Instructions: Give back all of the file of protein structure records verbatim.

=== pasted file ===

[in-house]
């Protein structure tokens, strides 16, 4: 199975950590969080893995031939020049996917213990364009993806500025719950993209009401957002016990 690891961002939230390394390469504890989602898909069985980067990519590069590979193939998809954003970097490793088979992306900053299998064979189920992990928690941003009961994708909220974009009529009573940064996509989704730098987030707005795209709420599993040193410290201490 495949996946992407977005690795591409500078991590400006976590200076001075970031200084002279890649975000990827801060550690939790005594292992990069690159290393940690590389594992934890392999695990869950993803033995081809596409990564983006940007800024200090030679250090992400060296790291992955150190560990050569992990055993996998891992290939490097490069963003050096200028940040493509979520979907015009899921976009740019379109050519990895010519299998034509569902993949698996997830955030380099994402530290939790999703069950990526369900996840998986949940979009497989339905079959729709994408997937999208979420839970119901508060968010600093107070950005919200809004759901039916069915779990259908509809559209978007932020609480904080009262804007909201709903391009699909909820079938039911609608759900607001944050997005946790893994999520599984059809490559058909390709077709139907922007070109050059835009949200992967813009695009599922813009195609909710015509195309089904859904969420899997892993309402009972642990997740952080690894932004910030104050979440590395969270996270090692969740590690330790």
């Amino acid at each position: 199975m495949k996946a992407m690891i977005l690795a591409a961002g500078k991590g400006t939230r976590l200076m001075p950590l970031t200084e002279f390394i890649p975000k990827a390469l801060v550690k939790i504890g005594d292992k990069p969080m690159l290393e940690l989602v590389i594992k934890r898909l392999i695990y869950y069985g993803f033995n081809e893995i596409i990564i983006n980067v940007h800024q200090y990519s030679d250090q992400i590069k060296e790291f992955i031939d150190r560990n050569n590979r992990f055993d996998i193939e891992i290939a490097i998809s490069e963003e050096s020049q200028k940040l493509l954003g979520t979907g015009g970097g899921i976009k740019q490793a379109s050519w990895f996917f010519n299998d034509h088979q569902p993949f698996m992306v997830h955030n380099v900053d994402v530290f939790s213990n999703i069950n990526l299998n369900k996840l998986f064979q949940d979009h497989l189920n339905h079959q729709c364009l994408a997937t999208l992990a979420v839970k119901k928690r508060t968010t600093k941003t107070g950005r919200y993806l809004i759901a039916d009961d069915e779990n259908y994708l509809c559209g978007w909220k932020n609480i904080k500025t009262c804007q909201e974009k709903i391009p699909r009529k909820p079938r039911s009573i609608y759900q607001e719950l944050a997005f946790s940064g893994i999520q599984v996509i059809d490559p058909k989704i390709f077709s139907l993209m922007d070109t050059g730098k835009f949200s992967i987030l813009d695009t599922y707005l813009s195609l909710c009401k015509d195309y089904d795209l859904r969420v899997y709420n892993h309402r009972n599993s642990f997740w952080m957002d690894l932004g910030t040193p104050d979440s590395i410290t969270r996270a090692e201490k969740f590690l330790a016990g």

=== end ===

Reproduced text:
[in-house]
């Protein structure tokens, strides 16, 4: 199975950590969080893995031939020049996917213990364009993806500025719950993209009401957002016990 690891961002939230390394390469504890989602898909069985980067990519590069590979193939998809954003970097490793088979992306900053299998064979189920992990928690941003009961994708909220974009009529009573940064996509989704730098987030707005795209709420599993040193410290201490 495949996946992407977005690795591409500078991590400006976590200076001075970031200084002279890649975000990827801060550690939790005594292992990069690159290393940690590389594992934890392999695990869950993803033995081809596409990564983006940007800024200090030679250090992400060296790291992955150190560990050569992990055993996998891992290939490097490069963003050096200028940040493509979520979907015009899921976009740019379109050519990895010519299998034509569902993949698996997830955030380099994402530290939790999703069950990526369900996840998986949940979009497989339905079959729709994408997937999208979420839970119901508060968010600093107070950005919200809004759901039916069915779990259908509809559209978007932020609480904080009262804007909201709903391009699909909820079938039911609608759900607001944050997005946790893994999520599984059809490559058909390709077709139907922007070109050059835009949200992967813009695009599922813009195609909710015509195309089904859904969420899997892993309402009972642990997740952080690894932004910030104050979440590395969270996270090692969740590690330790």
């Amino acid at each position: 199975m495949k996946a992407m690891i977005l690795a591409a961002g500078k991590g400006t939230r976590l200076m001075p950590l970031t200084e002279f390394i890649p975000k990827a390469l801060v550690k939790i504890g005594d292992k990069p969080m690159l290393e940690l989602v590389i594992k934890r898909l392999i695990y869950y069985g993803f033995n081809e893995i596409i990564i983006n980067v940007h800024q200090y990519s030679d250090q992400i590069k060296e790291f992955i031939d150190r560990n050569n590979r992990f055993d996998i193939e891992i290939a490097i998809s490069e963003e050096s020049q200028k940040l493509l954003g979520t979907g015009g970097g899921i976009k740019q490793a379109s050519w990895f996917f010519n299998d034509h088979q569902p993949f698996m992306v997830h955030n380099v900053d994402v530290f939790s213990n999703i069950n990526l299998n369900k996840l998986f064979q949940d979009h497989l189920n339905h079959q729709c364009l994408a997937t999208l992990a979420v839970k119901k928690r508060t968010t600093k941003t107070g950005r919200y993806l809004i759901a039916d009961d069915e779990n259908y994708l509809c559209g978007w909220k932020n609480i904080k500025t009262c804007q909201e974009k709903i391009p699909r009529k909820p079938r039911s009573i609608y759900q607001e719950l944050a997005f946790s940064g893994i999520q599984v996509i059809d490559p058909k989704i390709f077709s139907l993209m922007d070109t050059g730098k835009f949200s992967i987030l813009d695009t599922y707005l813009s195609l909710c009401k015509d195309y089904d795209l859904r969420v899997y709420n892993h309402r009972n599993s642990f997740w952080m957002d690894l932004g910030t040193p104050d979440s590395i410290t969270r996270a090692e201490k969740f590690l330790a016990g």